Memling’s Diptych of Maarten van Nieuwenhove
Each month we introduce you to one of the hundred exceptional masterpieces of early modern Dutch and Flemish art (1350-1750) selected by museum curators from around the world for the CODART Canon. This time, all eyes are on Diptych of Maarten van Nieuwenhove by Hans Memling.
Maarten van Nieuwenhove was only 23 years old in 1487, when he asked Hans Memling, the greatest painter in Bruges at the time, to paint this small diptych. His luxurious clothes, the coat of arms of his famous family, and his personal motto on the stained glass all emphasize the high position Maarten claimed in Bruges society.
Diptych of Maarten van Nieuwenhove, Hans Memling (1430/1440 – 1494), 1487, Museum St John's Hospital, Bruges © Museum St John's Hospital, Bruges
Here, Memling is not only the clever and sensible portraitist we know him to be: the originality of this work may lie elsewhere. Maarten has just dropped his prayer book to join his hands, perhaps because he is surprised by the apparition of the Virgin with Child. The mirror in the background reflects both Maarten and the Virgin, testifying to their actual presence in the room. However, Maarten cannot see the Virgin Mary, regardless from whatever angle the diptych is opened. Is it nothing but a vision, arisen from his reading?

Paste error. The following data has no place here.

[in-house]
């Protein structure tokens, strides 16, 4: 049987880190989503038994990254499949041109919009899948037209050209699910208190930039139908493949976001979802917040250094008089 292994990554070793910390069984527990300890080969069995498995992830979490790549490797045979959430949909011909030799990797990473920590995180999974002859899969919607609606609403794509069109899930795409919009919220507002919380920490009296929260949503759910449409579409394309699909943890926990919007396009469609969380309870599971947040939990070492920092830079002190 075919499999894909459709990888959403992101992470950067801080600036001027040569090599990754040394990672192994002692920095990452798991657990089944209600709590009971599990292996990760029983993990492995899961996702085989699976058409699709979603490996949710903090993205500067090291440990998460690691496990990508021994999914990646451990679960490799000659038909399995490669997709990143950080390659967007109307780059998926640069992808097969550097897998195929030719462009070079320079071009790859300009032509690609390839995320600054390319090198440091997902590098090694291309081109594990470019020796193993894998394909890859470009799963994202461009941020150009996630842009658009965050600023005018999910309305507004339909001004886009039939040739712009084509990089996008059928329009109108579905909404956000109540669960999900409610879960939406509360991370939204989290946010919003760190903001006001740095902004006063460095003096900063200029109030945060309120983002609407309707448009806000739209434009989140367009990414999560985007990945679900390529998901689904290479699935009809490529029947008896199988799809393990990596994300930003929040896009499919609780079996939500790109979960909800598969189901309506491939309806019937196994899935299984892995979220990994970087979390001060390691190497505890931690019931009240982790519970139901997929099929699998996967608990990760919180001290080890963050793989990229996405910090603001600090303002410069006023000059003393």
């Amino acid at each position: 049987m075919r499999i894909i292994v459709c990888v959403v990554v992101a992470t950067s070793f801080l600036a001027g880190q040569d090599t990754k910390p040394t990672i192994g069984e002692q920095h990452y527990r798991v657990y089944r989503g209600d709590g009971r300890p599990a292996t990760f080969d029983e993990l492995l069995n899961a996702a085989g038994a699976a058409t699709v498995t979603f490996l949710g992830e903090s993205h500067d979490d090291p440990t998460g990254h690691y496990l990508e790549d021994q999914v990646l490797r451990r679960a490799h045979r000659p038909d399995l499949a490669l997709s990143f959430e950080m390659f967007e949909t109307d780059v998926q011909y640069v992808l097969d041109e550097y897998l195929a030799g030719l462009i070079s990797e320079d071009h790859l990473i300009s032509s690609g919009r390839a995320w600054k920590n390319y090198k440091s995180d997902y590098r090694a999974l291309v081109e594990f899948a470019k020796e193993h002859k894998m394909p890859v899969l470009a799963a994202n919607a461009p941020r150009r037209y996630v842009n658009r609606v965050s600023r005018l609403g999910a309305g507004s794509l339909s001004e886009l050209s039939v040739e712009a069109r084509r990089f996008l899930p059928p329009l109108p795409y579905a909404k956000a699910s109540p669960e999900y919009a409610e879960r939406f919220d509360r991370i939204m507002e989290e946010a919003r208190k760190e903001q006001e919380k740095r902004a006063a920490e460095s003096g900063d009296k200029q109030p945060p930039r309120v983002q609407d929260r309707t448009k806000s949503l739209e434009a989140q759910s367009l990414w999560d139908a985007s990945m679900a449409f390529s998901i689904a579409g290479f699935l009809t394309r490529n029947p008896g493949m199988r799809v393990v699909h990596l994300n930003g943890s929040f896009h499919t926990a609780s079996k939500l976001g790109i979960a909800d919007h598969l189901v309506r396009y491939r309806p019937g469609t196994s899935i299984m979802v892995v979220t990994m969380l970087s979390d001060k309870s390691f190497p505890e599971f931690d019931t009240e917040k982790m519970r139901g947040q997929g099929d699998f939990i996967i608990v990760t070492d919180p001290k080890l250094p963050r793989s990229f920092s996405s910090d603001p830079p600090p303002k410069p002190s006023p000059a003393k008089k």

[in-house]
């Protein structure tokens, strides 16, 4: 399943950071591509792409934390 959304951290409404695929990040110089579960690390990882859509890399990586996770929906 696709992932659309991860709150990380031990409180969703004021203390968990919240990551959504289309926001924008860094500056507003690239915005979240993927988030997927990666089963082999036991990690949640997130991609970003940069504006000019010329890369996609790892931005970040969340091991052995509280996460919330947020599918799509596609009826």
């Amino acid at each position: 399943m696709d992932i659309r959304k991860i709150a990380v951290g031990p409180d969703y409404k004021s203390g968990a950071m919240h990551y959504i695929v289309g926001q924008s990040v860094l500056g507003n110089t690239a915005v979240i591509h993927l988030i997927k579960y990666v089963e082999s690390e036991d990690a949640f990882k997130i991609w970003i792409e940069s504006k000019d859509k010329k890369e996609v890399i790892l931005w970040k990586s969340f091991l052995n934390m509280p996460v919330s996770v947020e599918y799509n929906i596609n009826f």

What Memling shows us is a sophisticated meditation on the nature of devotion and art, representing the porosity between the sacred and the human worlds, between the painting and the viewer’s reality.
Sophie Caron, Curator of Early Netherlandish, French, German and Spanish Paintings, Musée du Louvre, Paris